Our research and experience in working with importers and exporters of all sizes across various industry sectors, points to a trade compliance role that is a composite of responsibilities reflective of both the “big picture” or macro perspective, and the more operational micro view.
In fact, if one were to look at the overall continuum of risk within the context of the global trade business cycle, trade compliance, as both a risk mitigation and opportunity assessment competence, it would be woven throughout all the various stages, and across all timelines.
The Macro Strategic View
The traditional view of the trade compliance professional’s core responsibilities is that of an administrator who monitors the process and “paperwork” relating to a company’s imports of components and finished goods in the supply chain, and exports of finished goods to distributors or ultimate customers.
But the evolution of global trade with its complex array of variables has increased the demands on trade compliance professionals well beyond the role of a “trade traffic cop” focused on operational details, to include the full commercial universe of enterprise activities.
“Some boards maintain a list of the top issues that could potentially impact their company, suppliers, customers, business partners, and associated entities. They monitor global legislative and regulatory agendas around those issues, and develop different scenarios to assess, in advance, the impact these changes may have on their operations, including looking at how regulatory changes may create opportunities and not compliance needs.”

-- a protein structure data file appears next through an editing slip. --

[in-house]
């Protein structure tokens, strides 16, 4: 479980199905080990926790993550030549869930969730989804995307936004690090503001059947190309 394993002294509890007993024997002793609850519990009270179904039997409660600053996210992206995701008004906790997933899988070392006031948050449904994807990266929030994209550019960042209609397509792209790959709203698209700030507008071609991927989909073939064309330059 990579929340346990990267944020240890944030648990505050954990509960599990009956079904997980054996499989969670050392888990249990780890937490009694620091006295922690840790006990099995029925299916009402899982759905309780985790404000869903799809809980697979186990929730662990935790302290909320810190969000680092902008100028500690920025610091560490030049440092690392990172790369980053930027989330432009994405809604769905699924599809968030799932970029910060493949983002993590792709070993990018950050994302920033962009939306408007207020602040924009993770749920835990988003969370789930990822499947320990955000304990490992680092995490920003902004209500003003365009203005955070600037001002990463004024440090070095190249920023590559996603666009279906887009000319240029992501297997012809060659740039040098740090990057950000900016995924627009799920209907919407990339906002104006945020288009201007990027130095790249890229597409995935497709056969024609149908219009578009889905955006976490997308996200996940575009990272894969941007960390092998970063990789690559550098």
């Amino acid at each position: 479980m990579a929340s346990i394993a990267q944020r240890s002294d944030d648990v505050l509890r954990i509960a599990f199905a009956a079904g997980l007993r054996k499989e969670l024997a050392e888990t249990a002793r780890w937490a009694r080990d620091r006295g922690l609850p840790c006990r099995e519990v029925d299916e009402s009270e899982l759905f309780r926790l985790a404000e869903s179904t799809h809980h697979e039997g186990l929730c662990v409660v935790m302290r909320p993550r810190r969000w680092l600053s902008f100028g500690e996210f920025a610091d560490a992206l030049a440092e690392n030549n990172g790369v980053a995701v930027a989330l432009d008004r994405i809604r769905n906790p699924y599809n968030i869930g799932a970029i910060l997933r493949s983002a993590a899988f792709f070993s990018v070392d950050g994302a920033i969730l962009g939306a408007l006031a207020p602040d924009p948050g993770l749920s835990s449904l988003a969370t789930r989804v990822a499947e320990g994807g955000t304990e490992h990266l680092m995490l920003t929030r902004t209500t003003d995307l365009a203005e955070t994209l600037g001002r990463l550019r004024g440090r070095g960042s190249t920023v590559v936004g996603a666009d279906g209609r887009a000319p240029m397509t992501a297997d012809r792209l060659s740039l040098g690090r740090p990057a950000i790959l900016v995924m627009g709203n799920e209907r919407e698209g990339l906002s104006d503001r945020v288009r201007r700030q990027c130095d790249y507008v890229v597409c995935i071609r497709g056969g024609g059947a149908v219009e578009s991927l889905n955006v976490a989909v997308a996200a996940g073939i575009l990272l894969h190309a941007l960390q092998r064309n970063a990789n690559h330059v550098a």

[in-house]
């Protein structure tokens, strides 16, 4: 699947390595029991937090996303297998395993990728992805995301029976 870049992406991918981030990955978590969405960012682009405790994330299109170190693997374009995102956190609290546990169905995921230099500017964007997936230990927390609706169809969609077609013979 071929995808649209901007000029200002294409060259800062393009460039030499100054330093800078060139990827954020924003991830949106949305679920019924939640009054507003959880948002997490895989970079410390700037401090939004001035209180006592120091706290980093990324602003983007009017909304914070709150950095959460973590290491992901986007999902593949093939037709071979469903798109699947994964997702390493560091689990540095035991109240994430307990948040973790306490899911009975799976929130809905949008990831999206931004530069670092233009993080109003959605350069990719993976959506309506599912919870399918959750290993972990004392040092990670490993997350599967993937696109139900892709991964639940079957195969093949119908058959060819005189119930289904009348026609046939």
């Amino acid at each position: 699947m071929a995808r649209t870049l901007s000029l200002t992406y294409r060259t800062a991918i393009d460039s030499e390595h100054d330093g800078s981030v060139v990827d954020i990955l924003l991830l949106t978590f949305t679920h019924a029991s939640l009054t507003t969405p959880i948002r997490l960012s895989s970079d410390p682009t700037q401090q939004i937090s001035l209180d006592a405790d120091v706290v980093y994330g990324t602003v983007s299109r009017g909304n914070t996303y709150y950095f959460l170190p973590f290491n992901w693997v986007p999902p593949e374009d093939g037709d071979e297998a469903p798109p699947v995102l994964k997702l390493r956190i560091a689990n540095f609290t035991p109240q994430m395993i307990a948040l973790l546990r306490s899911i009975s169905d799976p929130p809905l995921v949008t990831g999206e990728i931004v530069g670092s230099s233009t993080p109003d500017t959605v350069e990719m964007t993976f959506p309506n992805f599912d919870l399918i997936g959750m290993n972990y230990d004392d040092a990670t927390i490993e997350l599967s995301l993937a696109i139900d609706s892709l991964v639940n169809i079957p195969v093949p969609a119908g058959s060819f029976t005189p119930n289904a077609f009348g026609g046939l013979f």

– Deloitte Directors Alert 2013: Time to Take Advantage of the New Business Reality
Ultimately, the trade champion works with senior leadership to integrate compliance into strategic planning where *any type* of global trade compliance consequence is triggered. This can include the strategic priorities that cover the global commercial landscape including:
- Manufacturing Locations
- Mergers and Acquisitions
- Strategic Partnerships
- New Markets
- Global Outsourcing
- Supply Chain
Strategic initiatives are the domain of the board and senior leadership, with a focus on the commercial opportunities or risks involved. This is precisely where the trade champion can and must play an integral role: at various stages of the discovery process including initial exploration; strategic planning; operational scenario scoping; implementation; and ongoing assessment.
More specifically, areas of scrutiny at a macro level that require direct oversight and a channel of visibility to senior leadership include such elements as:
- Trade Eligibility/Restrictions
- Valuation/Taxation Implications
- Free Trade Agreement Eligibility
- Duty/Tariff Exposure
- Intellectual Property/Patent Protection
- Liability Exposure
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